By UN Academic Impact (UNAI)
NEW YORK, 12 April 2023 (IDN) — Covering more than 70% of the planet, the oceans are arguably Earth’s most powerful resource. According to the National Aeronautics and Space Administration (NASA) of the United States, close to six hundred thousand kilometers of coastline edge them, and almost one-third of the world’s population—2.4 billion people—live within 160 kilometers of their shores. On that note, ocean degradation is one of humanity’s most compelling challenges, also addressed in the Sustainable Development Goal 14: Life below Water.
With this in mind, Dr. Aaren Freeman and Dr. Ryan Wallace, faculty members and researchers in the Biology and Environmental Studies and Sciences Departments at Adelphi University, a member institution of the United Nations Academic Impact (UNAI) in the United States, have spent several years studying the problem of nutrient pollution in our waters and proposing a set of viable and sustainable solutions. Nutrient pollution is an excess of nitrogen and phosphorous caused by various human activities.
Activities such as dumping chemical and natural fertilizers, sewage, and pesticides. Excess nitrogen is harmful to humans and stimulates the growth of large amounts of algae that choke narrow waterways and deplete oxygen in the water, thus harming marine life. Long Island Sound, a marine sound and tidal estuary of the Atlantic Ocean, is vulnerable because of the dense population, neighboring industry, public green spaces that rely on industrial fertilizers, and the shallowness of the bay waters.
As such, this is an ideal location for conducting scientific research aimed at stopping and reversing the degradation and restoring the coastal ecosystem. Adelphi’s researchers approached the issue from two different angles. One focus was the severe drop in the bivalve populations of Shinnecock Bay which, Dr. Wallace states, has been reduced by almost 95% through over-harvesting. “Bivalves like oysters and clams are known as ‘keystone species’ because they provide many ecological services,” the expert states.
“They are filter feeders, actively pumping water into their bodies and sorting particles out to feed on. So, the more bivalves you have, the fewer harmful algal blooms.” One adult oyster can actually filter almost two hundred liters of water per day. Dr. Freeman says they want to “bring back oysters as a food source and to remove excess nitrogen from the coastal ecosystem.” He says we can reap the dual benefit of feeding people and cleaning up the water. The objective is to provide how the ecosystem can rebuild itself naturally.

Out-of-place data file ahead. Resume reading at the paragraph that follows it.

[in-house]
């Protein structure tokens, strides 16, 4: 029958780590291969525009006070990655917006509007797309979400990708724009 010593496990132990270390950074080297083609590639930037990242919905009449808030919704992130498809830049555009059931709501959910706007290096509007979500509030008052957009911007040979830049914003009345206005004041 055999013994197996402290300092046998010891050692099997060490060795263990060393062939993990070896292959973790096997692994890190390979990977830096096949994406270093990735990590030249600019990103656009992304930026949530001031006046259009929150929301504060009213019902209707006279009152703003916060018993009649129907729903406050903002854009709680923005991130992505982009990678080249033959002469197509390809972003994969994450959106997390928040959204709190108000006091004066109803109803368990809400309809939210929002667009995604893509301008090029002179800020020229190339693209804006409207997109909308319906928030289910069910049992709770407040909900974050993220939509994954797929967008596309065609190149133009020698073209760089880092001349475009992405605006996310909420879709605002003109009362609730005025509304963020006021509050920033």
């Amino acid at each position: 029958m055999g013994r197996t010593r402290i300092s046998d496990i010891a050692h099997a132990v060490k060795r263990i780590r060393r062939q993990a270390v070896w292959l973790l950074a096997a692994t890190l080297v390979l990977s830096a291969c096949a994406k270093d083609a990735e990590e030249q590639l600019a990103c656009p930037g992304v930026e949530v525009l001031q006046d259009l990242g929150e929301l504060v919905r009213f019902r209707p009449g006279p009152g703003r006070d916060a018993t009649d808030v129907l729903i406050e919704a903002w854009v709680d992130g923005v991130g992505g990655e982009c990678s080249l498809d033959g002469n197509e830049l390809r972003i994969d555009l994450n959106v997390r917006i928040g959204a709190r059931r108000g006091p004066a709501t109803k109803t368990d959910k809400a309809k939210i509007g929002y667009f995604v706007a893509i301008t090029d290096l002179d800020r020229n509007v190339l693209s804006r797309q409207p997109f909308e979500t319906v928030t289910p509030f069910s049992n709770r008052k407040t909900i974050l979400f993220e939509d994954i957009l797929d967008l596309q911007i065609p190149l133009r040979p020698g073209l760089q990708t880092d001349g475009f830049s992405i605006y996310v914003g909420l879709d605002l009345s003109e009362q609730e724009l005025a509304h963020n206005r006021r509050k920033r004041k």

If the area could be repopulated with enough oysters, it would improve the water quality, reducing algal blooms and allowing marine life to thrive. Additionally, the food supply would be replenished. In 2016, Dr. Freeman co-founded the Community Oyster Restoration Project with several stakeholders. Volunteers collected oyster shells from area restaurants and oyster festivals to rebuild ersatz ‘reefs’ or ‘spawner sanctuaries’ in protected areas of the bay where the oysters can grow to maturity in a protected environment.
The project is ongoing, but already the results have been positive. Dr. Wallace commented: “We have observed an increase in oyster larvae settling within the bay and a subsequent increase in oyster abundance.” For example, at the beginning of the project, there were no quantifiable oysters inside the sanctuary in Laurel Hollow, and now there are thousands of them, even forming small reefs. In addition, a survey conducted by the town confirmed that the oyster population had risen significantly over the past five years.
For the second area of research, the two scientists address another way to mitigate the high levels of nitrates in the water by growing sugar kelp and re-introduce it to the community as a sustainable source of natural fertilizer. With the support of the towns of Hempstead and Oyster Bay, they began growing kelp and distributing it for use on local golf courses, thereby reducing the number of excess nutrients that would return to the bays. An advantage is that kelp absorbs substantial quantities of excess nitrogen from the water.
“We hope that using kelp instead of synthetic fertilizers will become more commonplace,” says Dr. Freeman. “There are many settings where this change makes sense not only to benefit the environment but also financially and for the health of our community,” he adds. The next immediate goal is for its use to be adopted in public playgrounds in the area. Equally important, the researchers feel strongly about how vital partnerships are and count on community engagement, without which change cannot be achieved.
“Community support for these efforts and outreach have been essential to building social license for these projects,” commented Dr. Freeman. Over the years, they have trained the next generation of environmental scientists by bringing Adelphi’s graduate and undergraduate students into their labs and the field, where they can often be seen at work along the shoreline. Outside of the university, Drs. Freeman and Wallace have worked with groups of citizen scientists engaged in oyster gardening during summer.
The project continues to grow as the community learns about the importance of this work to protect the Long Island bays, realizing that they, too, can be instrumental in bringing about change. And indeed, from its beginnings, the number of collaborators and partnering organizations has grown exponentially. Overall, the researchers’ work is significant. It provides scientists and communities with a successful case study on how environmental change is possible through thoughtful strategies grounded in scientific research. [IDN-InDepthNews]
Photo: The project is ongoing but already the results have been positive (Photo: Adelphi University)